Bacterial Growth Curve

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Bacterial Growth Curve

Bacterial growth

Bacterial population growth studies require cultivation of viable cells in a fresh sterile broth medium and incubation in a closed culture vessel with a single batch of medium under optimum temperature, pH, and gaseous conditions. Under these conditions, the cells will reproduce rapidly and the dynamics of the microbial growth can be charted by means of a population growth curve, which is constructed by plotting the increase in cell numbers versus time of incubation and can be used to delineate stages of the growth cycle. Growth involves an increase in cell mass and number of ribosomes, duplication of the bacterial chromosome, synthesis of new cell wall and plasma membrane, partitioning of the two chromosomes, septum formation, and cell division.

Generation time

Generation time is the time required for bacteria to grow and divide i.e. one complete cell division. Some microbes are able to divide as rapidly as once every 12 to 15 minutes, others require up to several hours, and a few very slow growing bacteria may require more than 24 hours per cell division.

Because no fresh medium is provided during incubation, nutrient concentrations decline and concentrations of wastes increase. The growth of microorganisms reproducing by binary fission can be plotted as the logarithm of the number of viable cells versus the incubation time. The resulting curve has four distinct phases

The growth of microorganism can be measured by: –
1- increase in size but this a poor criterion of growth.
2- increase in the number of bacterial cell by either counting the number of living cells (viable count) or all cells (total count).
3- measurement of some component of cell structures such as protein or DNA as an indication of microbial increase (growth) or decrease (death).

Bacterial Growth Curve

When microorganisms are grown in a suitable liquid medium (batch culture or closed system) and incubated its growth follows a definite process. If bacterial counts are carried out at intervals after inoculation and plotted in relation to time, a growth curve is obtained.

The typical growth curve is divided into the following phase:

1. Lag phase
2. Log phase or exponential phase
3. Stationary phase
4. Death or decline phase

1. Lag phase
When a bacterial population is inoculated into new fresh media the cells do not reproduce immediately in a new medium. During the lag phase, bacteria take some time adapt themselves to the new growth conditions.
The lag phase is characterized by
• No cell division
• No increase in the number of cells.
• Increase in size of bacteria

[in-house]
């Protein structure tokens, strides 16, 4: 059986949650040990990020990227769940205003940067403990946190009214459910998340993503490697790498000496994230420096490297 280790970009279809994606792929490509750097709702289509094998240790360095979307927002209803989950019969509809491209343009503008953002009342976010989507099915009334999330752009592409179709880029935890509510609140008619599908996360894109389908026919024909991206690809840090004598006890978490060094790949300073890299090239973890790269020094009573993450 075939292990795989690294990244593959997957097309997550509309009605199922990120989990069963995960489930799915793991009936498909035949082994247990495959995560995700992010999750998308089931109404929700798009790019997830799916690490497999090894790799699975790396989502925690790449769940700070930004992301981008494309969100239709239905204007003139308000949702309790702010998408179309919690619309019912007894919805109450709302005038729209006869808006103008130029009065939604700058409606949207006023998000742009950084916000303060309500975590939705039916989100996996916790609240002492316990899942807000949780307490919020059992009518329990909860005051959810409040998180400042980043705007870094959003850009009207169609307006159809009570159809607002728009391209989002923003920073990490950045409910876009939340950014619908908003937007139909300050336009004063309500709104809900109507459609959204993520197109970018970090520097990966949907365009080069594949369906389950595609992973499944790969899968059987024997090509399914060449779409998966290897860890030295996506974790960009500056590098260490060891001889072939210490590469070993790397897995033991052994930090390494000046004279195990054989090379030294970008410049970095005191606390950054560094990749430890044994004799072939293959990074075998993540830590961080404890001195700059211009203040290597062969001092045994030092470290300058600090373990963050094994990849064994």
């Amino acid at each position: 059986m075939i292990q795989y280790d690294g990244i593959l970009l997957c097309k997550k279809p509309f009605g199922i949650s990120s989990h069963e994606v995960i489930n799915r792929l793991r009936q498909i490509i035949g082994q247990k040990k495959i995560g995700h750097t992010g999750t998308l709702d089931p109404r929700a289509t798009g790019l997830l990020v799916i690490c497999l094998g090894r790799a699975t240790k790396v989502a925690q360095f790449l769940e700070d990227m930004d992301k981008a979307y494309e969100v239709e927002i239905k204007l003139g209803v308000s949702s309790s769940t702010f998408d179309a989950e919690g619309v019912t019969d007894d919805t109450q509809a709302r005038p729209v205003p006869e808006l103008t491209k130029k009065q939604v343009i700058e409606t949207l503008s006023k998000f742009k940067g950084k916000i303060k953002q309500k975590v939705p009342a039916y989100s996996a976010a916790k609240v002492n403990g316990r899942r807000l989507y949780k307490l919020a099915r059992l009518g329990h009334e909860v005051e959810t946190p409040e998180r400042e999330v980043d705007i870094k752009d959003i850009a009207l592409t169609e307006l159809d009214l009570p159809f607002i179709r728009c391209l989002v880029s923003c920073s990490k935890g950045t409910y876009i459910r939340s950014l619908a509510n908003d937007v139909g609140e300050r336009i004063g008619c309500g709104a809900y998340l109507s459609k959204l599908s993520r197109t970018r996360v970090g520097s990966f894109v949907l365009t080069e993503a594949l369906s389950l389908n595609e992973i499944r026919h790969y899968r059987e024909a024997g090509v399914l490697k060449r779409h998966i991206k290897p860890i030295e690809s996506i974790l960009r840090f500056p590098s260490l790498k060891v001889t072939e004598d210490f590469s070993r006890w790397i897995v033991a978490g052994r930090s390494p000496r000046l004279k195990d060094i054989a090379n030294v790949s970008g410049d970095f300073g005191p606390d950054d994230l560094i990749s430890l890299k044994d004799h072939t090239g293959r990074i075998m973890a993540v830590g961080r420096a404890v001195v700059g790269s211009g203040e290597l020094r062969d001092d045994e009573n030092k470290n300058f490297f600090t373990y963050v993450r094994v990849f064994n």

• Synthesis of RNA, enzymes, and co-enzymes for physiological activities.
• Duration of the lag phase varies according to conditions and species of bacteria. For example, if the culture microorganism is taken from old culture, the duration will be longer but if the culture is fresh, duration is short. Likewise, if the culture media is different from the previous culture then duration is long because bacteria takes some more time to adapt to the fresh media.

2. Log or exponential phase
During exponential phase,
• Microorganisms start dividing at a constant rate
• Bacterial cell numbers double with time
• Rate of growth remains constant
• Bacteria have smallest size
• Generation time is shortest during this phase
• The rate of exponential growth varies between bacterial genera and is also influenced by cultural conditions.

3.Stationary phase:
A stationary phase is attained at a bacterial population level of around 109 cells per ml. During stationary phase,
there is no net increase in the number of bacterial cells
• Cell division stops due to nutrient exhaustion and accumulation of toxic products.
• The viable count remains stationary as equilibrium exists between the dying cells and the newly formed cells.
• Production of antibiotics such as Penicillin, streptomycin etc and enzymes by certain bacteria occur during this phase
• In endospore forming bacteria, sporulation occur as the bacteria enter stationary phase.

4.Phase of decline
This is the phase when the population decreased due to cell death. Since it is a closed system, there is no way to add nutrients or remove the waste products. Eventually, this leads to unfavourable conditions and a decrease in the number of living cells in the population.

By | 2018-04-16T11:28:30+00:00 April 16th, 2018|Fermentation, Food Microbiology|Comments Off on Bacterial Growth Curve

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